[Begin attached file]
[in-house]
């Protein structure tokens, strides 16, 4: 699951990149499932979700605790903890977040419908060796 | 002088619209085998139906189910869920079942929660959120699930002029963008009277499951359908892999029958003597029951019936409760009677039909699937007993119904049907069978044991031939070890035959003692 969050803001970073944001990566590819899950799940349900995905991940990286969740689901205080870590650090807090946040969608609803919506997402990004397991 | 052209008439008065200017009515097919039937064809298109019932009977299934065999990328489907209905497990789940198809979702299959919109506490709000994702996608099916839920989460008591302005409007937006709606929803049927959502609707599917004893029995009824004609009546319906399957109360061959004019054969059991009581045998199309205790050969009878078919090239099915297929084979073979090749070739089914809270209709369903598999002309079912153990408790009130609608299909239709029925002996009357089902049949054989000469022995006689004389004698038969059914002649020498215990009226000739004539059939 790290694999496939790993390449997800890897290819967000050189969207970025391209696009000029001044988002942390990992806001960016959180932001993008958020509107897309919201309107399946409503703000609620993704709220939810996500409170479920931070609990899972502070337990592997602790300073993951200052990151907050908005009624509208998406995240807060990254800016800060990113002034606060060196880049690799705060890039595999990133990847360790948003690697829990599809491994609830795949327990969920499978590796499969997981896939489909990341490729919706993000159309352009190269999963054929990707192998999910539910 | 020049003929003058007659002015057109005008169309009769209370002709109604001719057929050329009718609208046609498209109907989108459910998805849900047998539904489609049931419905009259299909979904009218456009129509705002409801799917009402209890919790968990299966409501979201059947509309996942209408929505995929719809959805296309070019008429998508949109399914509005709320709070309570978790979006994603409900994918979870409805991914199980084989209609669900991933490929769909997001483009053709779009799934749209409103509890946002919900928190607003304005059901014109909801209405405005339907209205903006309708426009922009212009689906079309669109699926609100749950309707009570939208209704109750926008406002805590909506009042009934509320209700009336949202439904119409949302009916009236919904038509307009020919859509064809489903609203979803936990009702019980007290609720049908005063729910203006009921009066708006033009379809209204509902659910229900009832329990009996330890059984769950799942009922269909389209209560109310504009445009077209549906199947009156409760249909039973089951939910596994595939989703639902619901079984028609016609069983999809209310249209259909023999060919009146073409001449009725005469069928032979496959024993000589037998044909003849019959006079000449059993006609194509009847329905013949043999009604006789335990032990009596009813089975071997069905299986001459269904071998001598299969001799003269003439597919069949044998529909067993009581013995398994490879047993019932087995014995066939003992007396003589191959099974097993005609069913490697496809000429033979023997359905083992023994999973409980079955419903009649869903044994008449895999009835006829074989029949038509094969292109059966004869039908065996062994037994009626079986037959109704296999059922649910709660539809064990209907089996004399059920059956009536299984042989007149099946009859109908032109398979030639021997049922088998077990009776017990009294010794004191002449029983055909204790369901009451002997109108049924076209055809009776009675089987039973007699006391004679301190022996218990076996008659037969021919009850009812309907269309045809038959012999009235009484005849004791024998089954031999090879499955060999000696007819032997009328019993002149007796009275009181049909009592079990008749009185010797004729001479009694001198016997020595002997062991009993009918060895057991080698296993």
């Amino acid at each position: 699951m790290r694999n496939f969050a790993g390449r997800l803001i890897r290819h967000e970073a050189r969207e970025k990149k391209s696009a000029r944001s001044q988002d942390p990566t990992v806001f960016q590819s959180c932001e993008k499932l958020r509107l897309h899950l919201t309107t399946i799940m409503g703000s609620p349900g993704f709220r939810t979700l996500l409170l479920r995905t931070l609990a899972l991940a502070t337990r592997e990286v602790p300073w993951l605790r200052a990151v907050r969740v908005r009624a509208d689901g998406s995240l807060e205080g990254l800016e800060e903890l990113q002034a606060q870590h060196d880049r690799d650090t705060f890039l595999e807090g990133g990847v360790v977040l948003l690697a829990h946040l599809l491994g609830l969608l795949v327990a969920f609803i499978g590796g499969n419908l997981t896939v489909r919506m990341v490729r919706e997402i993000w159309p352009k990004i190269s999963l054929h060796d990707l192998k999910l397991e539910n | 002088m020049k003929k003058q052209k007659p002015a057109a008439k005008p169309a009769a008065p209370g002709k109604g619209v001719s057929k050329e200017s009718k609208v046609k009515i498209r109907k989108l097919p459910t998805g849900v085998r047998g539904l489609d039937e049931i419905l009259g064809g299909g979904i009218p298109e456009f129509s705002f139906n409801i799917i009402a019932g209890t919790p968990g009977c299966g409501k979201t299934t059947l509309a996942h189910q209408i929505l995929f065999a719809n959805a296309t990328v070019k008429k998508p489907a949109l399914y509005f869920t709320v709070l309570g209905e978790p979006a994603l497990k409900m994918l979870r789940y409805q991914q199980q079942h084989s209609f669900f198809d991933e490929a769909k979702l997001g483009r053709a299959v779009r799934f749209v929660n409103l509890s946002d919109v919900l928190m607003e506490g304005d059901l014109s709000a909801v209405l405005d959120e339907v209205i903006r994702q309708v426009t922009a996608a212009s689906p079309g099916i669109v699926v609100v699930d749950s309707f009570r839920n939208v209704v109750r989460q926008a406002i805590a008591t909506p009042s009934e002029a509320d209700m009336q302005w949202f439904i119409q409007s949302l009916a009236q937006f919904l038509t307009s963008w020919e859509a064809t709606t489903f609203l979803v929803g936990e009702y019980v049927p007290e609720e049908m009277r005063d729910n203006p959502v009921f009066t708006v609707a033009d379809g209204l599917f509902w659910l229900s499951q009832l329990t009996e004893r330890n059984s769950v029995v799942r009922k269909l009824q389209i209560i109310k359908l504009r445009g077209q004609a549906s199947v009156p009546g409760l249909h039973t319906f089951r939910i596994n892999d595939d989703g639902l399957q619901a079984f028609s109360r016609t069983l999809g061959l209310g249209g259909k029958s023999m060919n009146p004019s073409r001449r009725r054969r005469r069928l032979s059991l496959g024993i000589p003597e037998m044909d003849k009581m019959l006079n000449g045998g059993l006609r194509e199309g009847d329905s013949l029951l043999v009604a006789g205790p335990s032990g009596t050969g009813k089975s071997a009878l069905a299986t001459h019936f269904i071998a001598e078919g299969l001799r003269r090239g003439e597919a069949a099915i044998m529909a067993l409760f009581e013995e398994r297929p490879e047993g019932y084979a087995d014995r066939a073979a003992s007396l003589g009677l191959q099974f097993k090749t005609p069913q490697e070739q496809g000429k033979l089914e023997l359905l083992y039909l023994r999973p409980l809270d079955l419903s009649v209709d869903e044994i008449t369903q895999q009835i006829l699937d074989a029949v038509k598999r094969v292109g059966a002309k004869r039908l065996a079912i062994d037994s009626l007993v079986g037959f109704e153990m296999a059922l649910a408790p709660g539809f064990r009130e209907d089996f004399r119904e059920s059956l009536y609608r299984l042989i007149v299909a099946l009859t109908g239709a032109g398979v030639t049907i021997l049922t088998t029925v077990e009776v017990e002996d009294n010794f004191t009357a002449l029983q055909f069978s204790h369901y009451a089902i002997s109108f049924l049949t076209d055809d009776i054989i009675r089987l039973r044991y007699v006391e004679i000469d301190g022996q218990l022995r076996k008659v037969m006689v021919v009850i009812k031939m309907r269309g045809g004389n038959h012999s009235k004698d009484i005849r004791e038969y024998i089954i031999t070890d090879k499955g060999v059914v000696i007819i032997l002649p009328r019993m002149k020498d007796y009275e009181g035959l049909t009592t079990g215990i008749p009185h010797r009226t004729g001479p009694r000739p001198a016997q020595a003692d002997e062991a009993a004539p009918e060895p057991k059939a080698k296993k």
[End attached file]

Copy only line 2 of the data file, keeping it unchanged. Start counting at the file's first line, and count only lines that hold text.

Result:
């Protein structure tokens, strides 16, 4: 699951990149499932979700605790903890977040419908060796 | 002088619209085998139906189910869920079942929660959120699930002029963008009277499951359908892999029958003597029951019936409760009677039909699937007993119904049907069978044991031939070890035959003692 969050803001970073944001990566590819899950799940349900995905991940990286969740689901205080870590650090807090946040969608609803919506997402990004397991 | 052209008439008065200017009515097919039937064809298109019932009977299934065999990328489907209905497990789940198809979702299959919109506490709000994702996608099916839920989460008591302005409007937006709606929803049927959502609707599917004893029995009824004609009546319906399957109360061959004019054969059991009581045998199309205790050969009878078919090239099915297929084979073979090749070739089914809270209709369903598999002309079912153990408790009130609608299909239709029925002996009357089902049949054989000469022995006689004389004698038969059914002649020498215990009226000739004539059939 790290694999496939790993390449997800890897290819967000050189969207970025391209696009000029001044988002942390990992806001960016959180932001993008958020509107897309919201309107399946409503703000609620993704709220939810996500409170479920931070609990899972502070337990592997602790300073993951200052990151907050908005009624509208998406995240807060990254800016800060990113002034606060060196880049690799705060890039595999990133990847360790948003690697829990599809491994609830795949327990969920499978590796499969997981896939489909990341490729919706993000159309352009190269999963054929990707192998999910539910 | 020049003929003058007659002015057109005008169309009769209370002709109604001719057929050329009718609208046609498209109907989108459910998805849900047998539904489609049931419905009259299909979904009218456009129509705002409801799917009402209890919790968990299966409501979201059947509309996942209408929505995929719809959805296309070019008429998508949109399914509005709320709070309570978790979006994603409900994918979870409805991914199980084989209609669900991933490929769909997001483009053709779009799934749209409103509890946002919900928190607003304005059901014109909801209405405005339907209205903006309708426009922009212009689906079309669109699926609100749950309707009570939208209704109750926008406002805590909506009042009934509320209700009336949202439904119409949302009916009236919904038509307009020919859509064809489903609203979803936990009702019980007290609720049908005063729910203006009921009066708006033009379809209204509902659910229900009832329990009996330890059984769950799942009922269909389209209560109310504009445009077209549906199947009156409760249909039973089951939910596994595939989703639902619901079984028609016609069983999809209310249209259909023999060919009146073409001449009725005469069928032979496959024993000589037998044909003849019959006079000449059993006609194509009847329905013949043999009604006789335990032990009596009813089975071997069905299986001459269904071998001598299969001799003269003439597919069949044998529909067993009581013995398994490879047993019932087995014995066939003992007396003589191959099974097993005609069913490697496809000429033979023997359905083992023994999973409980079955419903009649869903044994008449895999009835006829074989029949038509094969292109059966004869039908065996062994037994009626079986037959109704296999059922649910709660539809064990209907089996004399059920059956009536299984042989007149099946009859109908032109398979030639021997049922088998077990009776017990009294010794004191002449029983055909204790369901009451002997109108049924076209055809009776009675089987039973007699006391004679301190022996218990076996008659037969021919009850009812309907269309045809038959012999009235009484005849004791024998089954031999090879499955060999000696007819032997009328019993002149007796009275009181049909009592079990008749009185010797004729001479009694001198016997020595002997062991009993009918060895057991080698296993």